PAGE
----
Bombs, Blast, Bullets and Fragments | Overview
This one-day course provides an overview of weapon threats and the science behind their operation. This course is aimed at individuals who require an understanding of the threat spectrum. The threats examined will include: small arms; cannon-launched projectiles; shaped charge weapon systems; explosively-formed penetrators; artillery systems; fragmenting shells; blast; mines and improvised explosive devices (IEDs).
Duration: 1 day
Delivery mode: Classroom
In-house: All states and neighbouring countries, contact the Professional Education Course Unit for more information. Recommended for groups of 10 or more.
What you will receive:
- Compresehensive set of course notes
- UNSW Canberra certificate of attendance
- Morning tea, lunch and afternoon tea
Anyone requiring an in-depth understanding of the threats facing people entering a warzone or where terrorism is anticipated including (and not limited to): design engineers; civil engineers; city planners; material scientists; systems engineers; project managers; serving officers; business managers; journalists and charity workers. It will also be of interest to and those working to combat terrorism.
A science or engineering background is helpful but not necessary.
An overview of the threat
KE ammunition | Small arms | APDS |APFSDS | Shaped charge |HESH| Mines | IEDs | Discussion of ammunition construction and performance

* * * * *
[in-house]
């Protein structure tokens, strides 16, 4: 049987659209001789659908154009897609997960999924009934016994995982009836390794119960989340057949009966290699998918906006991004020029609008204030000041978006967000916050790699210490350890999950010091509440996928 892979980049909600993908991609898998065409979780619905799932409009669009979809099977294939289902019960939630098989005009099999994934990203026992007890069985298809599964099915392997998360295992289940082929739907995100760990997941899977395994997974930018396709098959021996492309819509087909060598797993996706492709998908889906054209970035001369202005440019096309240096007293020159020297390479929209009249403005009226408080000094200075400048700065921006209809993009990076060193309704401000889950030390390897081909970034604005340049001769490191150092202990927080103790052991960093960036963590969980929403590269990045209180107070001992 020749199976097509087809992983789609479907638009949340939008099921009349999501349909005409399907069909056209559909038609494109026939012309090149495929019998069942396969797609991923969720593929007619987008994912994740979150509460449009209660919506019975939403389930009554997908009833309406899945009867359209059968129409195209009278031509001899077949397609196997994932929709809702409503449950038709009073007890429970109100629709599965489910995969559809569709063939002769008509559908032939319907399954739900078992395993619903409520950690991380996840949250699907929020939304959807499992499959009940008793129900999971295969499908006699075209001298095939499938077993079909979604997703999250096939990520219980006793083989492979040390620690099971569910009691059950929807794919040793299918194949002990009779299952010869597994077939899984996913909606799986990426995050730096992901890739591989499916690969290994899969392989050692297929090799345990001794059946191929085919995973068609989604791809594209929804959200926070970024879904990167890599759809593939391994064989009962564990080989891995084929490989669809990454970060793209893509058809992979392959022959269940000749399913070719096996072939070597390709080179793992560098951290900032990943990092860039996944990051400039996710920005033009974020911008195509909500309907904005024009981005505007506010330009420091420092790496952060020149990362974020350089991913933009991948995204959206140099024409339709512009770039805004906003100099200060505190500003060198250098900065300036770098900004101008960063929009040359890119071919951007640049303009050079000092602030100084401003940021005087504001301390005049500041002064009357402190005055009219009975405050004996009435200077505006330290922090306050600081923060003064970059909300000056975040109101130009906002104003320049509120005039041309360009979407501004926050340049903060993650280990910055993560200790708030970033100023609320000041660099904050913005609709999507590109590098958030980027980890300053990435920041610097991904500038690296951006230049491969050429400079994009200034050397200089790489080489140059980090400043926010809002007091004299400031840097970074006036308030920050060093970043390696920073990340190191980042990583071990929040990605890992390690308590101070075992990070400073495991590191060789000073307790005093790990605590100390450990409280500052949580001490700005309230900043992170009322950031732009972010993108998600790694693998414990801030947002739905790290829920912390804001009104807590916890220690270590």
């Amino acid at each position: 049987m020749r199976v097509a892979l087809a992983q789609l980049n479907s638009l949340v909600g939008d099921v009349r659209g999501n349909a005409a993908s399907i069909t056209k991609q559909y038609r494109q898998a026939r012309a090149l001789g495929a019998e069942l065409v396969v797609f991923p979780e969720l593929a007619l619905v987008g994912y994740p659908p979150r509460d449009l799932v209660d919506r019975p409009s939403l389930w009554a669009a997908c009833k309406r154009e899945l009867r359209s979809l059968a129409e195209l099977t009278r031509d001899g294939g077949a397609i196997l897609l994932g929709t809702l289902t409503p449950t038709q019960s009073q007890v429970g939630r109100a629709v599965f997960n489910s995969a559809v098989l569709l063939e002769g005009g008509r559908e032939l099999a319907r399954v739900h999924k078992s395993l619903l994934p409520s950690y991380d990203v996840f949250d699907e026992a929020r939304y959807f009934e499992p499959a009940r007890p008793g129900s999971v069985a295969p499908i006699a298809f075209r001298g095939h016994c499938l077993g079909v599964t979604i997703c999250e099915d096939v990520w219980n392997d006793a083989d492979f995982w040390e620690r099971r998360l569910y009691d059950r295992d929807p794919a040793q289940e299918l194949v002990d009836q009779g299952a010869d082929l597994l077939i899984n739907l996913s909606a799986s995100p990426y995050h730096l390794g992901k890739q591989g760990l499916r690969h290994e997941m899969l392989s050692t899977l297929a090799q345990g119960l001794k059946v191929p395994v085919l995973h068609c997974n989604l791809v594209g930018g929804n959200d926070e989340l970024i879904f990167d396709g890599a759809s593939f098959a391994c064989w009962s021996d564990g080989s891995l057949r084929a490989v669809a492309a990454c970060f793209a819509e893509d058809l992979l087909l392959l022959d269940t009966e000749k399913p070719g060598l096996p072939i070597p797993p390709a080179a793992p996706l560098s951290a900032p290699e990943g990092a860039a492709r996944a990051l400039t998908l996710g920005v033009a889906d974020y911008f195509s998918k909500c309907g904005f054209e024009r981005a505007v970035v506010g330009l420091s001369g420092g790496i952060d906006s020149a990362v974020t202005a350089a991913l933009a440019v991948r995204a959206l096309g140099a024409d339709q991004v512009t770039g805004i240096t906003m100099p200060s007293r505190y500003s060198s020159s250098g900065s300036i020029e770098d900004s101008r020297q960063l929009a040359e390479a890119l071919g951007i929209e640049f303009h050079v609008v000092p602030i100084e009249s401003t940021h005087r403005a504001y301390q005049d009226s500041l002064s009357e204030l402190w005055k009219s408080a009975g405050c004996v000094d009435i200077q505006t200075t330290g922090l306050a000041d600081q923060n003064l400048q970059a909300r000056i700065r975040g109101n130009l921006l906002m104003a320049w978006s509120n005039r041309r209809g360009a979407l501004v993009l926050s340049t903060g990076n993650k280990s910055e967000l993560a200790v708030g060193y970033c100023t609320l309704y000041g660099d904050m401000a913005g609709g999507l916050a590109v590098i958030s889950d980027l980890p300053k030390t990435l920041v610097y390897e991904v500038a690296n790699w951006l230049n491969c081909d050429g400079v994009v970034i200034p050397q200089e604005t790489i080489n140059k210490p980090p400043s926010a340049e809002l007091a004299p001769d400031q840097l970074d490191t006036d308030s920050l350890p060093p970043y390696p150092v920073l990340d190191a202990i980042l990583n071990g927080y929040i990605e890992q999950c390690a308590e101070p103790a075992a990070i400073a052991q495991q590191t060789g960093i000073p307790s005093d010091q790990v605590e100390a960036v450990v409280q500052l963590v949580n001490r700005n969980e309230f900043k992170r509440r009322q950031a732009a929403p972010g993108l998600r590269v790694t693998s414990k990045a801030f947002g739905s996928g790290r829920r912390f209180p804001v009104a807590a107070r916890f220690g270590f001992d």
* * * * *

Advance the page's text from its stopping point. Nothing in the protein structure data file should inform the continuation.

The bomb and IED threat
Mechanics of blast | Materials and solutions | Fragmentation effects | Calculating the fragment size, velocity and penetration | Drag characteristics
Penetration mechanisms into target materials
Failure mechanisms | Low-velocity impact | de Marre theory | High-velocity impact |Hydrodynamic penetration theory
Paul has over 20 years of experience studying the impact behaviour of materials. He has recently moved to Canberra, Australia from the UK to take up the post of Professor of Impact Dynamics at UNSW Canberra. Before taking this position he was Head of the Centre for Ordnance Science and Technology at Cranfield University’s Shrivenham campus (at the UK Defence Academy). He has published extensively, appeared in several documentaries and presented his research work at numerous symposia. He has published two books on protection technologies with the most recent called ‘ARMOUR: Materials, Theory, and Design’ (CRC Press).
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